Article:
While there has been shown and described what is at present considered the preferred embodiments of the present invention, it will be obvious to those skilled in the art that various changes and modifications may be made therein without departing from the scope of the present invention as defined by the appended claims.
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|Classification aux États-Unis||714/712, 455/347, 370/241, 340/815.45|
|Classification européenne||H04L43/00, H04L12/26M|
|27 juil. 1987||AS||Assignment|
Owner name: CABLETRON, INC., ROCHESTER, NH 03867 A CORP. OF NH
Free format text: ASSIGNMENT OF ASSIGNORS INTEREST.;ASSIGNOR:OLIVER, CHRISTOPHER J.;REEL/FRAME:004741/0486
Effective date: 19870720
Owner name: CABLETRON, INC., A CORP. OF NH,NEW HAMPSHIRE
Free format text: ASSIGNMENT OF ASSIGNORS INTEREST;ASSIGNOR:OLIVER, CHRISTOPHER J.;REEL/FRAME:004741/0486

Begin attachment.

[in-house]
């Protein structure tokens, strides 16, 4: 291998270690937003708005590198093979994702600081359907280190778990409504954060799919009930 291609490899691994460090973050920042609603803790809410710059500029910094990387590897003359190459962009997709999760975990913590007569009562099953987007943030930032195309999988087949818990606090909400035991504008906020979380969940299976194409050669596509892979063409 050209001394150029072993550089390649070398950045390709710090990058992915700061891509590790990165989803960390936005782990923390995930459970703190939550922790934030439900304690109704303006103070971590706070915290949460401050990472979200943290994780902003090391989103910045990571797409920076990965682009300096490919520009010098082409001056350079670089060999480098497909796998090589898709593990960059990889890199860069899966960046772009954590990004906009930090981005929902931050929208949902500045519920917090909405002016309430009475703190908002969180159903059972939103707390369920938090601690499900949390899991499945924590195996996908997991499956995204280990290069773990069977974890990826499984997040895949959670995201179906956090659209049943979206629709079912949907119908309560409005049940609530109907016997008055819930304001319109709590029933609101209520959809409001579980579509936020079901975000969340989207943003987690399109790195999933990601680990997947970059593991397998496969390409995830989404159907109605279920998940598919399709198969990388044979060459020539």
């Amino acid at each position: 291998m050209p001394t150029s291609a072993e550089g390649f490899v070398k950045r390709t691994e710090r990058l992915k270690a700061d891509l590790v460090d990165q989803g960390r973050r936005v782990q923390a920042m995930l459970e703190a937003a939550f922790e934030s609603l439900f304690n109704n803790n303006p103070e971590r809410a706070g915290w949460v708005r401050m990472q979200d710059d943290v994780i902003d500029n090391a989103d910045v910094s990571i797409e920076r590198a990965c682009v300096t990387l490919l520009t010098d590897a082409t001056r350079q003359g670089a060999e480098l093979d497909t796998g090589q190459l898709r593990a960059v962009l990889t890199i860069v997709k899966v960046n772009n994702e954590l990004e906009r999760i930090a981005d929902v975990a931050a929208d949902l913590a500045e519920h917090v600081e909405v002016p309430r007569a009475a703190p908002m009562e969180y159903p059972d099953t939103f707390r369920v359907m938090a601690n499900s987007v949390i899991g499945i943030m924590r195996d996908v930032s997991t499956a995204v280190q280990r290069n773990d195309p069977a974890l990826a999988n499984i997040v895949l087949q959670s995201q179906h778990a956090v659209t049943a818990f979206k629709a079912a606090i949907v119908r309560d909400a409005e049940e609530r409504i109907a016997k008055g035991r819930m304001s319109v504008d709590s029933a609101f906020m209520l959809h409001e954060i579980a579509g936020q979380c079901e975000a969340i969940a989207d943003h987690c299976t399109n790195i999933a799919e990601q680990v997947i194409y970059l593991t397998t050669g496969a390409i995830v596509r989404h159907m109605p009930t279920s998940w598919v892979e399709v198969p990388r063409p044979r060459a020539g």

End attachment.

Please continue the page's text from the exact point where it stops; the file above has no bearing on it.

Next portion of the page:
Effective date: 19870720
|14 mai 1993||FPAY||Fee payment|
Year of fee payment: 4
|16 mai 1997||FPAY||Fee payment|
Year of fee payment: 8
|19 oct. 2000||AS||Assignment|
Owner name: ENTERASYS NETWORKS, INC., NEW HAMPSHIRE
Free format text: ASSIGNMENT OF ASSIGNORS INTEREST;ASSIGNOR:CABLETRON SYSTEMS, INC.;REEL/FRAME:011219/0376
Effective date: 20000929
|6 déc. 2001||FPAY||Fee payment|
Year of fee payment: 12
|6 déc. 2001||SULP||Surcharge for late payment|
Year of fee payment: 11
|23 mai 2006||AS||Assignment|
Owner name: OBSIDIAN, LLC, CALIFORNIA
Free format text: SECURITY AGREEMENT;ASSIGNOR:ENTERASYS NETWORKS, INC.;REEL/FRAME:017656/0552
Effective date: 20060516
Owner name: WELLS FARGO FOOTHILL, INC., CALIFORNIA
Free format text: SECURITY AGREEMENT;ASSIGNOR:ENTERASYS NETWORKS, INC.;REEL/FRAME:017656/0552
Effective date: 20060516
|30 nov. 2010||AS||Assignment|
Owner name: ENTERASYS NETWORKS, INC., MASSACHUSETTS
Free format text: RELEASE AND REASSIGNMENT OF PATENTS AND PATENT APPLICATIONS AT REEL/FRAME NO. 17656/0552;ASSIGNORS:WELLS FARGO CAPITAL FINANCE, INC. (FORMERLY KNOWN AS WELLS FARGO FOOTHILL, INC.);ENTERPRISE COMMUNICATIONS FUNDING GMBH, AS SUCCESSOR IN INTEREST TO OBSIDIAN, LLC;REEL/FRAME:025406/0769
Effective date: 20101110